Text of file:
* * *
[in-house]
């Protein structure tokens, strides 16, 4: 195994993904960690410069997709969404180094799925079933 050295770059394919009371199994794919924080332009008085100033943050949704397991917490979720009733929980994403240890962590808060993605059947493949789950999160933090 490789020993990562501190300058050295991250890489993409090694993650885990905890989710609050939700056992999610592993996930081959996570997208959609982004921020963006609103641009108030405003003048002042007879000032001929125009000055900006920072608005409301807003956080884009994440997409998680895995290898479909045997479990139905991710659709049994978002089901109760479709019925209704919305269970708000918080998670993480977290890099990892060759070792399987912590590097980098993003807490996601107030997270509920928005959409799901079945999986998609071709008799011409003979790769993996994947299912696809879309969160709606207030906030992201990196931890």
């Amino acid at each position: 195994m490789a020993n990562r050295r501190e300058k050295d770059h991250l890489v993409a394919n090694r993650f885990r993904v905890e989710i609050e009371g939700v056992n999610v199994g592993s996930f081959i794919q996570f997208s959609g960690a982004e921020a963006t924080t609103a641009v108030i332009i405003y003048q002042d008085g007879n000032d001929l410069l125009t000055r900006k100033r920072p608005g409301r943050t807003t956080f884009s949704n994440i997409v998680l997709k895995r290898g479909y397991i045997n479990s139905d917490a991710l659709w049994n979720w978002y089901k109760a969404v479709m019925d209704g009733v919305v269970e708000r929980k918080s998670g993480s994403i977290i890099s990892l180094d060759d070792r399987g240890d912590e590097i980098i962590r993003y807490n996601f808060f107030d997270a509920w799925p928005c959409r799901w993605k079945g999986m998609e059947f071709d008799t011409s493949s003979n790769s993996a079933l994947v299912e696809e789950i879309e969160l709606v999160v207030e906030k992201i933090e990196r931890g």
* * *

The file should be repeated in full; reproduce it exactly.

[in-house]
């Protein structure tokens, strides 16, 4: 195994993904960690410069997709969404180094799925079933 050295770059394919009371199994794919924080332009008085100033943050949704397991917490979720009733929980994403240890962590808060993605059947493949789950999160933090 490789020993990562501190300058050295991250890489993409090694993650885990905890989710609050939700056992999610592993996930081959996570997208959609982004921020963006609103641009108030405003003048002042007879000032001929125009000055900006920072608005409301807003956080884009994440997409998680895995290898479909045997479990139905991710659709049994978002089901109760479709019925209704919305269970708000918080998670993480977290890099990892060759070792399987912590590097980098993003807490996601107030997270509920928005959409799901079945999986998609071709008799011409003979790769993996994947299912696809879309969160709606207030906030992201990196931890």
């Amino acid at each position: 195994m490789a020993n990562r050295r501190e300058k050295d770059h991250l890489v993409a394919n090694r993650f885990r993904v905890e989710i609050e009371g939700v056992n999610v199994g592993s996930f081959i794919q996570f997208s959609g960690a982004e921020a963006t924080t609103a641009v108030i332009i405003y003048q002042d008085g007879n000032d001929l410069l125009t000055r900006k100033r920072p608005g409301r943050t807003t956080f884009s949704n994440i997409v998680l997709k895995r290898g479909y397991i045997n479990s139905d917490a991710l659709w049994n979720w978002y089901k109760a969404v479709m019925d209704g009733v919305v269970e708000r929980k918080s998670g993480s994403i977290i890099s990892l180094d060759d070792r399987g240890d912590e590097i980098i962590r993003y807490n996601f808060f107030d997270a509920w799925p928005c959409r799901w993605k079945g999986m998609e059947f071709d008799t011409s493949s003979n790769s993996a079933l994947v299912e696809e789950i879309e969160l709606v999160v207030e906030k992201i933090e990196r931890g």